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Editor’s note: Contributor Ricardo Wilkins is a Principal Consultant and SharePoint Practice Lead for Improving Enterprises. Follow him @ricardo303
As described in our original scenario, we want to create of list of Client Names so that we can ultimately associate our OneNote notebook with one of them.
This list can be thought of as a standard Lookup list, as well as a repository for Client information. The Client Name will be used to fill dropdowns in other list columns or forms, but will also provide a 1-click way for a user to see more detailed information about a Client associated with another item. I’ll show you what I mean, but first let’s create the list. You can use any of the following methods:
- The Standard Way
- The Import Way
- The SharePoint Designer Way
- The PowerShell Way
- The Visual Studio Way
- The External Content Type with Azure Way
Choose the option that works best for you – let’s begin!
The Standard Way
If you want to keep things simple and in-browser, the standard approach is to Create a new custom list, then add new columns to the list. In SharePoint 2010 you start by going into the Site Actions menu. In SharePoint 2013 you use the Site Actions Gear icon:
Both SP2010 and SP2013 allow you to create a Custom List, but in SP2013 you create it by adding an App:
Once your Custom List [App] is created, you can now add your columns: Client Name (just rename the Title column), Website URL (a hyperlink column), and Point of Contact (Single Line of Text).
After your list is created and your columns are added, you can add items/rows to the list with the Add Item button, or by using the Quick Edit (aka Datasheet) feature to add them like you would in Excel:
The Quick Edit or Datasheet button can be found in the Ribbon:
It gives you a spreadsheet-style view of your data:
The Import Way
Speaking of spreadsheets, using SharePoint’s Import Spreadsheet feature is also a convenient way to create a new list. Not only can you quickly add new data rows, but it also gives you a way to quickly create new Columns simply by using your row headings:
Be sure to double-check that Excel has properly identified the Types to be used for your columns. In the case of our List, it has:
(Make sure you spread the word about the Import option – it’s a great way to increase SharePoint adoption in your organization)
The SharePoint Designer Way
Some people like using SharePoint Designer to create or edit a List because they like the Desktop-app responsive feel, versus the sometimes-laggy browser UI. If you fall into that category, you can create a new List in SharePoint Designer easily using the SharePoint List dropdown button.
Then, you can quickly add new columns to your list, choosing the column type from the drop-down:
The PowerShell Way
If you’re good with PowerShell, you like automating your tasks, or you just like the speed with which a PowerShell script can work within the SharePoint object model, here’s a quick example of a PowerShell script that can create our “Client Names” list, including an example of adding a column:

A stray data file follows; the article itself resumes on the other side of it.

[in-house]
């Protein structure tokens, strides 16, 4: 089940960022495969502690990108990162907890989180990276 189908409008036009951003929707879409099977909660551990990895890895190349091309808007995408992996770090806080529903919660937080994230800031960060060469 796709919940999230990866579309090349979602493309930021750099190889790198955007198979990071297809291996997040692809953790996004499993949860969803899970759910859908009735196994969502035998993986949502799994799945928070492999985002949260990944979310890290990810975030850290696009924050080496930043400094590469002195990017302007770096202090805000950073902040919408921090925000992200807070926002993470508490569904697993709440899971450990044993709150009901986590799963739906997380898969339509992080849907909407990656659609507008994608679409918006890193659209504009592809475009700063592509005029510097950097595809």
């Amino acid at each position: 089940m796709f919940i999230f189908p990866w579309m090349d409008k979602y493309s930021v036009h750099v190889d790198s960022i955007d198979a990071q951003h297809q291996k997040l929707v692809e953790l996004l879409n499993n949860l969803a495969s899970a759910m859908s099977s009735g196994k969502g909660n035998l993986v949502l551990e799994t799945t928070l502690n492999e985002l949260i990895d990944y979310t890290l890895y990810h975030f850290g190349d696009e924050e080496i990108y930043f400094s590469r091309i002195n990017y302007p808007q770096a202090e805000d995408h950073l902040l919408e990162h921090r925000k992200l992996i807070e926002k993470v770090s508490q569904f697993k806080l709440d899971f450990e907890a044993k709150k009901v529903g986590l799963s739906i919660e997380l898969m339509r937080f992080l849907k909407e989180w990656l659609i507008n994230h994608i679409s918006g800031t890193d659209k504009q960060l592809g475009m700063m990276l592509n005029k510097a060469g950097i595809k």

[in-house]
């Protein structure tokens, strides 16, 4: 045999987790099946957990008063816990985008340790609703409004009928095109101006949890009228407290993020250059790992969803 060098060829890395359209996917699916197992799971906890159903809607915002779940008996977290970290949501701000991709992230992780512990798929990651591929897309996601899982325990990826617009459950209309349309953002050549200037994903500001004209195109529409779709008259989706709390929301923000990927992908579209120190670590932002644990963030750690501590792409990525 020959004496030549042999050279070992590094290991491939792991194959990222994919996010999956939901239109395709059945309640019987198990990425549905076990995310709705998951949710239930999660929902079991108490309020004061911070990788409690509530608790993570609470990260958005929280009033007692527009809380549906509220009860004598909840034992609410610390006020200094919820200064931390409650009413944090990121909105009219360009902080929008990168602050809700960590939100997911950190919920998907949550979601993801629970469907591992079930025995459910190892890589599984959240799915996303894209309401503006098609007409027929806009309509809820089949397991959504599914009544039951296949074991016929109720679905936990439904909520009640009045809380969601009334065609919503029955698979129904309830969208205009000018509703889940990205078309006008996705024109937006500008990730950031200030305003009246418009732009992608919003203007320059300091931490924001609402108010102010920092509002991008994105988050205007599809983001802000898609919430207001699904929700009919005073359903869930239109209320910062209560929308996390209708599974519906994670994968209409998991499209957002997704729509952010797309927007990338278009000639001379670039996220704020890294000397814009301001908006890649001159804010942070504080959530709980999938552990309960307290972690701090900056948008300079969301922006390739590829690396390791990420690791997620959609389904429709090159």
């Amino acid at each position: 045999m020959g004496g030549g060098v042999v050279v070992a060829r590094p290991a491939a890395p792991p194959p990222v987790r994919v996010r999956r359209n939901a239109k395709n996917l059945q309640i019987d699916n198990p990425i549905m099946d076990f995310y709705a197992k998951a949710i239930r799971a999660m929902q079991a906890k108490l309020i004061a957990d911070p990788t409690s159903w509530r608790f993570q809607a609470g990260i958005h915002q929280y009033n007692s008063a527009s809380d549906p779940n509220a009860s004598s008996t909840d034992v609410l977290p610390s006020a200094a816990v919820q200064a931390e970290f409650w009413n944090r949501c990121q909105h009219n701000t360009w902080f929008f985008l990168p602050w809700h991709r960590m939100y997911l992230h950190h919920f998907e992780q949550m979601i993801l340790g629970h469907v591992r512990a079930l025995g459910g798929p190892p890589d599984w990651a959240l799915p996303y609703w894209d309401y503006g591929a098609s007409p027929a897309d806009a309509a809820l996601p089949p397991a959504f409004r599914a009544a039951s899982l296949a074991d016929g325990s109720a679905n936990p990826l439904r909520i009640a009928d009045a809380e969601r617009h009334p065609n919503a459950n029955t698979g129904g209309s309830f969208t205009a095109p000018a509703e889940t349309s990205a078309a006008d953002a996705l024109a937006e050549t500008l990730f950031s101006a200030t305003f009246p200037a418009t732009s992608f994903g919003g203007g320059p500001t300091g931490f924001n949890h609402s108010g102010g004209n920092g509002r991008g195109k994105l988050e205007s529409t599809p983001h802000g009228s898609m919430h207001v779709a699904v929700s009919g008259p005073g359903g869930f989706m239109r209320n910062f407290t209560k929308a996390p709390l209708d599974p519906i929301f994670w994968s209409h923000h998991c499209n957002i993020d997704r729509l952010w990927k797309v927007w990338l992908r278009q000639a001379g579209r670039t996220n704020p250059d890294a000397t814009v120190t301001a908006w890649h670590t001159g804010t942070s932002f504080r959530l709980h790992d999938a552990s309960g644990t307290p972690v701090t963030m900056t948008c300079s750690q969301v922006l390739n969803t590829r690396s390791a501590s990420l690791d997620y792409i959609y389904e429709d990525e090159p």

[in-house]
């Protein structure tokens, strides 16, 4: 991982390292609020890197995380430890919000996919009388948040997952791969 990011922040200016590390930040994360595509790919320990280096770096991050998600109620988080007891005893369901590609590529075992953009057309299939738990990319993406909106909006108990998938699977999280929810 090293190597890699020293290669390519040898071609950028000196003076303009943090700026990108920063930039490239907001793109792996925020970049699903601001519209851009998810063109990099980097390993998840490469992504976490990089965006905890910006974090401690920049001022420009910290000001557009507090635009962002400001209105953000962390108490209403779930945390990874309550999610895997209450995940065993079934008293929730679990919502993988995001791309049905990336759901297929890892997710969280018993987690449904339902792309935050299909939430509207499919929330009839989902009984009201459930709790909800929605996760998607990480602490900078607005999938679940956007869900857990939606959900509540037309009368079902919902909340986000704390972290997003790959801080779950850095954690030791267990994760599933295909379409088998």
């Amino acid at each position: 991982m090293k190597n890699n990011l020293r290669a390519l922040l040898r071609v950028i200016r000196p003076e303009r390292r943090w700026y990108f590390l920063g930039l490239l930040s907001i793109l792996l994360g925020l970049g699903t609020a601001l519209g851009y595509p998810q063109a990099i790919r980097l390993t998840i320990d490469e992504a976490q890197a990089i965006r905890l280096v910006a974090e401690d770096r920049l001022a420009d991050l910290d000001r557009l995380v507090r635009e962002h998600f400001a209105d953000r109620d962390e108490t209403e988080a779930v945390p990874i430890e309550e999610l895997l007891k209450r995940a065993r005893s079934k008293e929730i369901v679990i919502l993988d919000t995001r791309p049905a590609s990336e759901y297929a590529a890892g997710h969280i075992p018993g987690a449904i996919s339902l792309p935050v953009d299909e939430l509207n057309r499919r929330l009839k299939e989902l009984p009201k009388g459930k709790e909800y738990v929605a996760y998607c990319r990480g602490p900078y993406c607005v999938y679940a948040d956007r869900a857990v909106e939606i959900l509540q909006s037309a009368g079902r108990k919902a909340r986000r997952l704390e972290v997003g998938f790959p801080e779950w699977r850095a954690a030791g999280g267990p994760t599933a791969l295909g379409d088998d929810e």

$spWeb = Get-SPWeb -Identity http://myservername
$listtemplate = [Microsoft.SharePoint.SPListTemplateType]::GenericList
$spList = $SpWeb.GetList("/Lists/Client Names")
$spList.Fields.Add("Point of Contact", [Microsoft.SharePoint.SPFieldType]::Text,$false)
The Visual Studio Way
For all you developers, you also have the option of creating your custom List using Visual Studio. Simply start up a new SharePoint Project solution, and add a new List item to your project. Visual Studio provides an interface for specifying the columns and column types for your List:
This approach is a good one for those who are automating the creation of many lists, possibly across many sites. Or, this may be a required option if your organization insists that your site artifacts be source-controlled in a system like Team Foundation Server. Below, I’ve added my new Custom List project to my cloud-based TFS source control account:
(fyi - I previously blogged about this hosted TFS service here, though that service is no longer in Preview)
The External Content Type with Azure Way
Everyone knows that SharePoint can easily pull data from other systems like databases. These days, SharePoint and Azure integration is also becoming an increasingly popular architectural choice. In our scenario, what if our Client names list could be found in an external SQL database “in the cloud”? We can try this out by quickly creating a simple database in Azure. You can see in my Database Management portal below that my DB is ready to go:
I’ve also already added columns, and some data as well:
Now, in SharePoint Designer I can create a new External Content Type, using my Azure database as a data source:
After making the necessary tweaks to credentials in the Secure Store Service, and setting the necessary object permissions, I now have an External List that looks and behaves just like a standard List. Plus, any edits I make to this list get written back to my Azure-managed SQL Database:
I just heard someone out there ask “why would I want my list to come from external data?” Well, I could think of lots of reasons, but one of the best in this case would be if you were trying to connect to your organization’s [on-premise or cloud-based] CRM system to get a real-time list of Clients. Or, thinking even outside of SharePoint, perhaps I simultaneously want to use this Azure data for a mobile app I’ve created for my HTC Evo 4G LTE – with the data being stored in Azure, it’s now available to my phone app as well as my SharePoint site.
Well, we’ve discussed more ways to create a List than you ever thought you wanted to know. : ) But we’ve still got more to do to get our OneNote notebook integrated with all this data. Stay tuned for Part 3.